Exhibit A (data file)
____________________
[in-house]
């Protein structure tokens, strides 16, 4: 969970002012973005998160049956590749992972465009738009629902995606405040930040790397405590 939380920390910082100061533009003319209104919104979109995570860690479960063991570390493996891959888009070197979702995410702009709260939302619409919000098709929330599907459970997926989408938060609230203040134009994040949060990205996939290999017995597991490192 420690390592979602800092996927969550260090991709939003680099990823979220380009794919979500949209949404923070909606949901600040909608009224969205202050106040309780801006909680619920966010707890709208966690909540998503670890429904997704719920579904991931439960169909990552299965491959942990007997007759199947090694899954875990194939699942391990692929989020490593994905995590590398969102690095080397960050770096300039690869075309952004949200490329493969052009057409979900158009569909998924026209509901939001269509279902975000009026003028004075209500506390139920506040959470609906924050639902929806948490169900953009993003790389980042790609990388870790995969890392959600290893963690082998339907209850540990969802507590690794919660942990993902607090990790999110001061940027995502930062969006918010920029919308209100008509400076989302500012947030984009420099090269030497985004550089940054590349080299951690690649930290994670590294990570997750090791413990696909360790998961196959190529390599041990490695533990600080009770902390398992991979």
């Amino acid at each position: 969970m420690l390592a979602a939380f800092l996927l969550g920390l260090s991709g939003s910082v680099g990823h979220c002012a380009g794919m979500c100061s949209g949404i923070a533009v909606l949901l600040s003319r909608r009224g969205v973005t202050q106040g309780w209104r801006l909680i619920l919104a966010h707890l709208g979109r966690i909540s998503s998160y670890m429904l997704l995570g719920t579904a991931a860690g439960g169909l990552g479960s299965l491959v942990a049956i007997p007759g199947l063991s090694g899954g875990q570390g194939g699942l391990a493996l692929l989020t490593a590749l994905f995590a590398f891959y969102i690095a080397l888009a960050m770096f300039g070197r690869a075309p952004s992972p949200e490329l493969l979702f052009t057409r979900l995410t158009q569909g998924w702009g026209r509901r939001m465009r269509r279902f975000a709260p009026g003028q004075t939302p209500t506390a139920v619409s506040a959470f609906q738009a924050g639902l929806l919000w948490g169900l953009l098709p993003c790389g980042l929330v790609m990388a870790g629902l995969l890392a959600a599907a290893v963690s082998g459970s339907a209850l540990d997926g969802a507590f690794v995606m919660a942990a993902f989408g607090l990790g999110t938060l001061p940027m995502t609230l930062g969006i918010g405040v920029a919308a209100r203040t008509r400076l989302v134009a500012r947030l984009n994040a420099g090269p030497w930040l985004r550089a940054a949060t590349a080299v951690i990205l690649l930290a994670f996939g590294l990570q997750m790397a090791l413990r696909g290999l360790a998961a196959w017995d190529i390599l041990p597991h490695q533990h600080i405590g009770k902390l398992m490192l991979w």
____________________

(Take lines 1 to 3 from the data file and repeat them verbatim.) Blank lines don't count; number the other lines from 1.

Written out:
[in-house]
């Protein structure tokens, strides 16, 4: 969970002012973005998160049956590749992972465009738009629902995606405040930040790397405590 939380920390910082100061533009003319209104919104979109995570860690479960063991570390493996891959888009070197979702995410702009709260939302619409919000098709929330599907459970997926989408938060609230203040134009994040949060990205996939290999017995597991490192 420690390592979602800092996927969550260090991709939003680099990823979220380009794919979500949209949404923070909606949901600040909608009224969205202050106040309780801006909680619920966010707890709208966690909540998503670890429904997704719920579904991931439960169909990552299965491959942990007997007759199947090694899954875990194939699942391990692929989020490593994905995590590398969102690095080397960050770096300039690869075309952004949200490329493969052009057409979900158009569909998924026209509901939001269509279902975000009026003028004075209500506390139920506040959470609906924050639902929806948490169900953009993003790389980042790609990388870790995969890392959600290893963690082998339907209850540990969802507590690794919660942990993902607090990790999110001061940027995502930062969006918010920029919308209100008509400076989302500012947030984009420099090269030497985004550089940054590349080299951690690649930290994670590294990570997750090791413990696909360790998961196959190529390599041990490695533990600080009770902390398992991979």
């Amino acid at each position: 969970m420690l390592a979602a939380f800092l996927l969550g920390l260090s991709g939003s910082v680099g990823h979220c002012a380009g794919m979500c100061s949209g949404i923070a533009v909606l949901l600040s003319r909608r009224g969205v973005t202050q106040g309780w209104r801006l909680i619920l919104a966010h707890l709208g979109r966690i909540s998503s998160y670890m429904l997704l995570g719920t579904a991931a860690g439960g169909l990552g479960s299965l491959v942990a049956i007997p007759g199947l063991s090694g899954g875990q570390g194939g699942l391990a493996l692929l989020t490593a590749l994905f995590a590398f891959y969102i690095a080397l888009a960050m770096f300039g070197r690869a075309p952004s992972p949200e490329l493969l979702f052009t057409r979900l995410t158009q569909g998924w702009g026209r509901r939001m465009r269509r279902f975000a709260p009026g003028q004075t939302p209500t506390a139920v619409s506040a959470f609906q738009a924050g639902l929806l919000w948490g169900l953009l098709p993003c790389g980042l929330v790609m990388a870790g629902l995969l890392a959600a599907a290893v963690s082998g459970s339907a209850l540990d997926g969802a507590f690794v995606m919660a942990a993902f989408g607090l990790g999110t938060l001061p940027m995502t609230l930062g969006i918010g405040v920029a919308a209100r203040t008509r400076l989302v134009a500012r947030l984009n994040a420099g090269p030497w930040l985004r550089a940054a949060t590349a080299v951690i990205l690649l930290a994670f996939g590294l990570q997750m790397a090791l413990r696909g290999l360790a998961a196959w017995d190529i390599l041990p597991h490695q533990h600080i405590g009770k902390l398992m490192l991979w």